21. Strengthened cooperation with the World Bank will over time improve the coherence and focus of conditionality and will promote more effective support to countries. In policy areas where the World Bank is in the lead, Fund conditionality should be limited to measures that are critical for the success of the Fund-supported program and should draw on the Bank’s advice on the substantive content. The Executive Board should be kept informed about relevant aspects of Bank conditionality and about the country’s progress in implementation. In PRGF programs, a framework for coordination that guides the choice of Fund conditionality already exists and provides a good basis for enhanced collaboration. In middle-income countries, the staffs are currently working to strengthen cooperation. The specific interaction will depend on the circumstances of the country and the nature of the program, but the same principles of specialization, collaboration, overall streamlining, and focus will apply.

IV. Issues for Discussion

  • Early in the conditionality review, Directors agreed that the presumption for the coverage of conditionality would be one of parsimony rather than comprehensiveness—requiring a stronger burden of proof for the inclusion of specific measures as conditions. Are Directors satisfied with the application of this principle to date, or do they see a need to apply it more consistently in individual country cases?

  • In deciding whether conditionality should apply outside the Fund’s core areas, do Directors agree that the primary criterion should be the magnitude of the impact on the fiscal and external balances? Do they agree that in PRGF programs, structural measures oriented primarily toward the growth and poverty reduction objectives of these programs may also be considered macro-critical, but with the presumption that conditionality related to such measures will be based, to the extent possible, on advice from the World Bank? Do they agree that, more generally, in countries in which external imbalances reflect structural problems, conditionality may need to cover some measures designed to strengthen growth and export capacity, but only if it can be shown that the impact of such measures is likely to be material?

  • Do Directors agree that, in countries suffering sudden and massive outflows of private capital, conditionality should be focused on reforms that can be implemented forcefully and are clearly needed to tackle the roots of the crisis and limit resulting vulnerabilities?

  • While Directors will have the opportunity later this year for a full review of progress in Bank-Fund collaboration in program design and conditionality, they may wish to comment on the lessons for collaboration from these real-time assessments.

Streamlining Structural Conditionality

22. This annex provides an update of the numerical analysis included in the Review of Initial Experience, and is therefore subject to all the caveats noted in that paper.10 Between the issuance of the interim guidelines in September 2000 and end-November 2001, 43 new programs (including annual arrangements of three-year PRGF programs) were discussed by the Board.11 Of these, 13 were considered as case studies in the main body of the paper in addition to 6 other programs that do not meet the above definition but were of interest for the reasons mentioned in the main text.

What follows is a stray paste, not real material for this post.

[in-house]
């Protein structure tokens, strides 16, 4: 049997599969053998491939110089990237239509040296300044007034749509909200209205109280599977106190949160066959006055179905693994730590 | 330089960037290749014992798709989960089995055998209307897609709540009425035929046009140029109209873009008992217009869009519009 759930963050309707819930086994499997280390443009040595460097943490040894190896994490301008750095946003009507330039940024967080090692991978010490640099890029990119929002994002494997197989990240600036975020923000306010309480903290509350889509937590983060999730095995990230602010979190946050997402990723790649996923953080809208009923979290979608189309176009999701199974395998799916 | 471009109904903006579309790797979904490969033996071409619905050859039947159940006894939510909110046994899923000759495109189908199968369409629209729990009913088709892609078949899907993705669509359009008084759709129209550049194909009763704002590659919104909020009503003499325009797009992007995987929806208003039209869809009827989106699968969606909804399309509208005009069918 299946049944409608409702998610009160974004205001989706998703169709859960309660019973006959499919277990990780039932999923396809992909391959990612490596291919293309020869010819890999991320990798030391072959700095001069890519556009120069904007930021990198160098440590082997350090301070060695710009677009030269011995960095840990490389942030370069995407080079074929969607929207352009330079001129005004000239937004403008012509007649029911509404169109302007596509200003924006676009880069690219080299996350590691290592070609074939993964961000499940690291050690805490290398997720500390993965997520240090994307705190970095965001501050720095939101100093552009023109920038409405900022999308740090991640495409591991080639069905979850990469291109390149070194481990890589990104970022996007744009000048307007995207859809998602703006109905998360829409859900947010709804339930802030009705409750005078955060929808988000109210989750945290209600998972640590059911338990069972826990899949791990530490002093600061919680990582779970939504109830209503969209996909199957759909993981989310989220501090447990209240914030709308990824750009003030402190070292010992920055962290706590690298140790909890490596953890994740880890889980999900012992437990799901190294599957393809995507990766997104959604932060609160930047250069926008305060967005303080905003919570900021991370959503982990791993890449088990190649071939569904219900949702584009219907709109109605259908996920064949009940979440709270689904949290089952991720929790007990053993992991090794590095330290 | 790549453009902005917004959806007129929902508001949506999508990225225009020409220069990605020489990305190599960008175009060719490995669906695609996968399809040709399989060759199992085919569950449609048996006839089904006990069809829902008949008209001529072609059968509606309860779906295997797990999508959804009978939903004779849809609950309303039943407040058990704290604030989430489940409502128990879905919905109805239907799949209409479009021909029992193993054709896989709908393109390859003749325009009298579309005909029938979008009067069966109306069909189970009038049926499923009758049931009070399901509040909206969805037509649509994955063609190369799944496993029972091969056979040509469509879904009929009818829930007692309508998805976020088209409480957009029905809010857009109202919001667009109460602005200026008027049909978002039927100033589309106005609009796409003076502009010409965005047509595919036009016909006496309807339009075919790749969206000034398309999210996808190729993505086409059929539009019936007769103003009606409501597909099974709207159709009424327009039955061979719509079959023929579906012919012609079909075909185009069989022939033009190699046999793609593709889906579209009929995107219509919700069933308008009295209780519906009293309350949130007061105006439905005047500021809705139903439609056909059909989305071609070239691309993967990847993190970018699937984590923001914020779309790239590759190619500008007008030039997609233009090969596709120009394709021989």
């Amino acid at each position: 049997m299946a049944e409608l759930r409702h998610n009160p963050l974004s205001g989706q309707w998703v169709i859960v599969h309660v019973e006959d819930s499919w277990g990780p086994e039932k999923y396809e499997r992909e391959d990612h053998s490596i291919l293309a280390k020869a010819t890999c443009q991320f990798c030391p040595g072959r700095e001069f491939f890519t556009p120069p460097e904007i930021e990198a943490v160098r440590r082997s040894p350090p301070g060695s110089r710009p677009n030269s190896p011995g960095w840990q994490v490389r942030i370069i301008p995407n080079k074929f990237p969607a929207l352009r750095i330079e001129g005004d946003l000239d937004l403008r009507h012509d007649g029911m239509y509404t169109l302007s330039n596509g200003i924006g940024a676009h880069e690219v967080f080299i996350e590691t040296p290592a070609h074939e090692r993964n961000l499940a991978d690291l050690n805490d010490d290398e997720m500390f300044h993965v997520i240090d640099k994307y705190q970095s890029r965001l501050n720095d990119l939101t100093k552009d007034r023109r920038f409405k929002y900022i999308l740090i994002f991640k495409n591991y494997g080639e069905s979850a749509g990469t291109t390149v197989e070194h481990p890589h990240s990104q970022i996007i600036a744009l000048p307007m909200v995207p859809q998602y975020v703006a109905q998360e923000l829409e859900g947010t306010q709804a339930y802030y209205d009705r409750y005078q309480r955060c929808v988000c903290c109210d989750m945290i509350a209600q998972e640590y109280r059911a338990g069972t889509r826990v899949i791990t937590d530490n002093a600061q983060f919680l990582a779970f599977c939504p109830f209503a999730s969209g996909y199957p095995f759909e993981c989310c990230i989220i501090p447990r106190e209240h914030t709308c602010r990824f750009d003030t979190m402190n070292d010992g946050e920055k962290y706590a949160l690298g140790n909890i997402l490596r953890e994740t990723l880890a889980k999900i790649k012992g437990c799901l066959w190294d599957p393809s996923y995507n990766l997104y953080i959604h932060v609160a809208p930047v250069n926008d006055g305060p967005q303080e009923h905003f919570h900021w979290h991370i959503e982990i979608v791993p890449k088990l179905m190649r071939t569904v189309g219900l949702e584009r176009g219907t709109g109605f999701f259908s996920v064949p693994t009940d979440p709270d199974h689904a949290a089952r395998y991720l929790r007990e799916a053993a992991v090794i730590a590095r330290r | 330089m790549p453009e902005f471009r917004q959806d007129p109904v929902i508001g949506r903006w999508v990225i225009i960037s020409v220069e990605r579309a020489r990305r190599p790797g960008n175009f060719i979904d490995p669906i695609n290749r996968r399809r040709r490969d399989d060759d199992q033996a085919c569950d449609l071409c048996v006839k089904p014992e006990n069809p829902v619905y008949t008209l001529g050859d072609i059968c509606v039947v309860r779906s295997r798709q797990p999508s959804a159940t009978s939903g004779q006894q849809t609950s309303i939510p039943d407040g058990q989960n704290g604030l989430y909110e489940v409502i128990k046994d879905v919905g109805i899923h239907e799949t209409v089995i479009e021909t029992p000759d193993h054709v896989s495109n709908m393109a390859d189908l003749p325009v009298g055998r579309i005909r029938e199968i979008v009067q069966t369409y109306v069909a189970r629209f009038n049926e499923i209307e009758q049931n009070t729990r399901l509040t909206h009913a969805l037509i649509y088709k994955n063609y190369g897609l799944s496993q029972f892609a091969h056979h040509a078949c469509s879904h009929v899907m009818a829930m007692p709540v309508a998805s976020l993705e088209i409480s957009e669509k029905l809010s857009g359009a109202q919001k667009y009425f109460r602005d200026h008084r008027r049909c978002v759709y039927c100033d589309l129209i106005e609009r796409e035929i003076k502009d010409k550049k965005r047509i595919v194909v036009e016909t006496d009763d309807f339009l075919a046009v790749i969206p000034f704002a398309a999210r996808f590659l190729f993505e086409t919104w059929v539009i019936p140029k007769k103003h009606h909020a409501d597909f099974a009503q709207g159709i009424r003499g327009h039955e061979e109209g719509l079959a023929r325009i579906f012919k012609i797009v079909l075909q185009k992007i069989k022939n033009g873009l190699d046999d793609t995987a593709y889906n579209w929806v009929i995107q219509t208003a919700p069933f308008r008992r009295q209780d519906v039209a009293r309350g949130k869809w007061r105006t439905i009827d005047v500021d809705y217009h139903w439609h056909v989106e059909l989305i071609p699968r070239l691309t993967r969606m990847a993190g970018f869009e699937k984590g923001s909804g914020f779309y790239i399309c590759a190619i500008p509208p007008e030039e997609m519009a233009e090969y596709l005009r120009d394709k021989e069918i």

23. The application of the Interim Guidance Note by staff generally resulted in fewer structural conditions, but there was substantial variation in the extent of the reduction, particularly among SBAs. In general, there has been a trend toward leaner conditionality in the 35 new PRGFs. The average number of conditions since the introduction of the interim guidelines was 11, a reduction of more than one-third with respect to previous programs (Table 1).12 Out of 35 arrangements, 25 had fewer structural conditions than in the corresponding earlier arrangement (Table 2). Among the 8 new SBAs, the average number of conditions since the introduction of the interim guidelines (normalized by program length) was 13.8, comparable to the average in previous programs. These findings are broadly similar to the results documented in the Review of Initial Experience. However, the average is heavily influenced by the diversity of SBAs. The median estimate of the number of conditions was 10.6—again close to one-third below the median number of conditions in comparable previous programs.13 This altered finding underscores the sensitivity of the results to changes in the sample of stand-by programs and should therefore not be taken too literally.

Table 1.

Structural Conditions in IMF Programs 1/

(Average number of measures per program year)

article image

As at November 30, 2001.

Excludes Sri Lanka, whose previous arrangements date back to the mid-1980s, and Yugoslavia, without a previous program.

Includes conditions for the completion of a review.

Table 2.

Comparison of Structural Conditions in New and Old Arrangements

article image

Ratio of total number of structural conditions (structural benchmarks, performance criteria, and prior actions) in new programs to total conditions in the respective benchmark program, in percent.

Number of conditions is normalized by program length.